It’s adventure time.
I’m sitting on a train on the way to Sydney from Newcastle. I am not normally a train person; well at least I haven’t been for many years. It’s quite relaxing, which is in complete contrast to the past few weeks.I am staying in Sydney tonight with my niece Alana and tomorrow we’re heading for Nepal for an adventure. I was in Nepal shooting a documentary on human trafficking a few years ago and this time we’re going to rebuild a house that was demolished from the earthquakes earlier this year.But back to my life the last few weeks, going on a trip away by myself is no mean feat. My husband and I have 2 children, Miss 6 and Master 3. Plus we both have our own businesses. Then throw 2 Christmas Day lunches, the first for 26 and the second for 10. Oh and I forget to mention that my husband underwent surgery around 6 weeks ago for a shoulder reconstruction. Soooo, life can be a little on the busy side.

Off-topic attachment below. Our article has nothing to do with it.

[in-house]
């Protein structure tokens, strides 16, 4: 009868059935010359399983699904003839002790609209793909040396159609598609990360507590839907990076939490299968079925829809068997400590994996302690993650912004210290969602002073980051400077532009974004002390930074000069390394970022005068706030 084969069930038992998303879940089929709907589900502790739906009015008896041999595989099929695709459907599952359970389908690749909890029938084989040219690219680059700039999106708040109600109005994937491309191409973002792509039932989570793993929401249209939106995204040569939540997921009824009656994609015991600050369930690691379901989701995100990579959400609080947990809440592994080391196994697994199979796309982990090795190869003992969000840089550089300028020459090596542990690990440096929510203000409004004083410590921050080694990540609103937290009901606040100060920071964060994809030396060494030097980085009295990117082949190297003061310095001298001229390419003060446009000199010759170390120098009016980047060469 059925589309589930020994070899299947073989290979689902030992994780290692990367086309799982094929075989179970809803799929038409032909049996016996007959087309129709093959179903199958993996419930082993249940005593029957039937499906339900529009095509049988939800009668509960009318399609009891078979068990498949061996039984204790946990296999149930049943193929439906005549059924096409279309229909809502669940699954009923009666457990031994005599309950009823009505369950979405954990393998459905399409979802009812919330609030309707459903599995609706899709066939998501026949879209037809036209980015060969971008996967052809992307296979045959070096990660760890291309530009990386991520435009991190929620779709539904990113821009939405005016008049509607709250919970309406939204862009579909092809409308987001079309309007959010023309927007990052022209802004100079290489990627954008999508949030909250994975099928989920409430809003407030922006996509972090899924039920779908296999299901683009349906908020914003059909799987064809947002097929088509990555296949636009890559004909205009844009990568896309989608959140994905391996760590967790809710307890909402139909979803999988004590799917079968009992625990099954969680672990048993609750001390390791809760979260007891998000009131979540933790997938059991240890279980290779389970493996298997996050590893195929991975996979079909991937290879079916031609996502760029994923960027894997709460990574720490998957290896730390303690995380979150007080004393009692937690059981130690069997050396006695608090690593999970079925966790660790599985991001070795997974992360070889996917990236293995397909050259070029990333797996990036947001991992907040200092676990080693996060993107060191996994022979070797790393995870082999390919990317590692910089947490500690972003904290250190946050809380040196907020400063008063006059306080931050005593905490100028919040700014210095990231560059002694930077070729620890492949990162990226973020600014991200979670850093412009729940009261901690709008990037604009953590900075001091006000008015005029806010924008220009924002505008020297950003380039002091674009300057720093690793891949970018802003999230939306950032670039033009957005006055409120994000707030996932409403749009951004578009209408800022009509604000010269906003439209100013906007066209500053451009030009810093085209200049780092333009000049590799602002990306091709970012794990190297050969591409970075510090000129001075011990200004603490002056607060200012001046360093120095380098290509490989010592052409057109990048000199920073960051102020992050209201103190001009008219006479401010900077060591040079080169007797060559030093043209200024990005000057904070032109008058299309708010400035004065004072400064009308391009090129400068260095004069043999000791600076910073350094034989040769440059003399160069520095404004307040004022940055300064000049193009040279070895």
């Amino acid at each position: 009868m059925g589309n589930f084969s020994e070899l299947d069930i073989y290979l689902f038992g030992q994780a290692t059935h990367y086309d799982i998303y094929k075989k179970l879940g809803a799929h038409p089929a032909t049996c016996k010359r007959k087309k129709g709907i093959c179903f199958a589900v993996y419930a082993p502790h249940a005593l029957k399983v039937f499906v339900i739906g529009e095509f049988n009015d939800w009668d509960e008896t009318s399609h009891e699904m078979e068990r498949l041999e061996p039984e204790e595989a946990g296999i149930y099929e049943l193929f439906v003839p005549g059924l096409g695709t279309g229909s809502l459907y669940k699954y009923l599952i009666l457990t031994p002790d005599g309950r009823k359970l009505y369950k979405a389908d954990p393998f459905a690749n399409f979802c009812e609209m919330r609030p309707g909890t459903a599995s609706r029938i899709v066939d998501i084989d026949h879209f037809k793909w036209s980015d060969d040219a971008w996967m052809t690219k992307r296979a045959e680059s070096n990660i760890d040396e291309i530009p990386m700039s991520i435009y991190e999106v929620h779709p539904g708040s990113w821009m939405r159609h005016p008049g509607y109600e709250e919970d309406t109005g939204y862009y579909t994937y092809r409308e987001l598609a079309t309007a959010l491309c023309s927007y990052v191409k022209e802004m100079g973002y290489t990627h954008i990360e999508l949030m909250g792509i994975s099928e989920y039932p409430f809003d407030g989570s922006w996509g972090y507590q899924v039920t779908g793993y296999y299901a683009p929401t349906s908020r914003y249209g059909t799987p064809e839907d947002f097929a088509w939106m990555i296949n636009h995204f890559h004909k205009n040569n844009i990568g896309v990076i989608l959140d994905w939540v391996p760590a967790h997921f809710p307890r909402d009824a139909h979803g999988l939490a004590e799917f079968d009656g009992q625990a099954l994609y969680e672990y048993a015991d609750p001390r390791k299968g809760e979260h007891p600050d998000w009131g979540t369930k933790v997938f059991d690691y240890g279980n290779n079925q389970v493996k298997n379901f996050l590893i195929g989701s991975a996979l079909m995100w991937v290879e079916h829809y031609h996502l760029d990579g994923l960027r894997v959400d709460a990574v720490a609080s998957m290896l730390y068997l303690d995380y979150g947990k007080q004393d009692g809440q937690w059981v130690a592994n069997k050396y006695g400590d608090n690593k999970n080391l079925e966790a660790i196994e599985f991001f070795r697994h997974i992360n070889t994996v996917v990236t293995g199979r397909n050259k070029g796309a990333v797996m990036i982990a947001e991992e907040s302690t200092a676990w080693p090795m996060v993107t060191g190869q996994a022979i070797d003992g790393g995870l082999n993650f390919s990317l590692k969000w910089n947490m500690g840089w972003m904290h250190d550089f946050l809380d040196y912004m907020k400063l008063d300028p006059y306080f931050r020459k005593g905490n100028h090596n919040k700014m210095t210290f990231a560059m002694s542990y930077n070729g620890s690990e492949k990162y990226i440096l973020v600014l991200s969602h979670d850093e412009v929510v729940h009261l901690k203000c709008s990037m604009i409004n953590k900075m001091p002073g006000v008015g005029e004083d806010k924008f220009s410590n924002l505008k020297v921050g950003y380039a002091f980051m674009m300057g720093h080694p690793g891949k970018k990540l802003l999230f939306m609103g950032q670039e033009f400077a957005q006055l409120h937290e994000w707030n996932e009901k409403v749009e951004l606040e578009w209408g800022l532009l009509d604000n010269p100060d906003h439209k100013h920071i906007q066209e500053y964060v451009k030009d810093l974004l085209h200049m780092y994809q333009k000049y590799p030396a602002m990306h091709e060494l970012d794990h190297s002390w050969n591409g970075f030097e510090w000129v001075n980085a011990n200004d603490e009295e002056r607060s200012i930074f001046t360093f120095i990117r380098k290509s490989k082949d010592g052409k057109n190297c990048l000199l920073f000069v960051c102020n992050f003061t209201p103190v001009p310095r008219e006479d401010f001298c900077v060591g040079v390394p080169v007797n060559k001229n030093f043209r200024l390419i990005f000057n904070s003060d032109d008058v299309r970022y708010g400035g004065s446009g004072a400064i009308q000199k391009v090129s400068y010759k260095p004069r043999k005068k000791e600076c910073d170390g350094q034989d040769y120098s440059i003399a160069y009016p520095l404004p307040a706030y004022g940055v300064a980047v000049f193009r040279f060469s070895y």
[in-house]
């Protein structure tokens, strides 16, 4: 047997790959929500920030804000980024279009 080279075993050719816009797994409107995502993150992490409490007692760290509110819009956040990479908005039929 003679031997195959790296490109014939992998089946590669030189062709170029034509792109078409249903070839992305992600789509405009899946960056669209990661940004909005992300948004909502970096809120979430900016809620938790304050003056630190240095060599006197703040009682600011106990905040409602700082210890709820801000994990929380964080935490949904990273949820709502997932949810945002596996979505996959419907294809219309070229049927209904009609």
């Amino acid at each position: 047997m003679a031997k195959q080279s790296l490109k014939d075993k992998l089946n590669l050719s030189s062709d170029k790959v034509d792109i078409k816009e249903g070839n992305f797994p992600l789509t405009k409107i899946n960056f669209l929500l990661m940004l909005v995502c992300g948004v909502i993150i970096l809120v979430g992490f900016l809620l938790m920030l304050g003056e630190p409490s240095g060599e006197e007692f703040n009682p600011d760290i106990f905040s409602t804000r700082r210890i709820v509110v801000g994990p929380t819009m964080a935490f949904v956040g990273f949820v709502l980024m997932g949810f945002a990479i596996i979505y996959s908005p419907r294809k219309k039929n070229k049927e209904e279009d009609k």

So why do I do this? Why would I choose to ramp up my life to super-busy mode to go to the other side of the world and help people I don’t know.
It’s because I am able.
As an Australian woman, I live a life of privilege. I have access to an education; health care; fresh water; sanitation; electricity and I can expect to be safe.
My husband and I are not rich. We work hard, but we wouldn’t be classified as rich. But while we’re not rich in a monetary sense, we’re rich in the basics of life and we’re blessed with healthy, totally amazing kids. (And yes, all parents say that, but ours friggen rock!)
If I was born in Nepal, the life that would lay before me would be totally different and I know this for a fact.
So again, I am doing this rebuilding project because I am able. I want the people of Nepal to know that their plight is not their own and that they are being heard and seen.
Watch this space.
Ps My niece Alana is 21 and this is a huge step outside of her comfort zone! I can’t wait to share this journey with her. What a true blessing as her Aunt.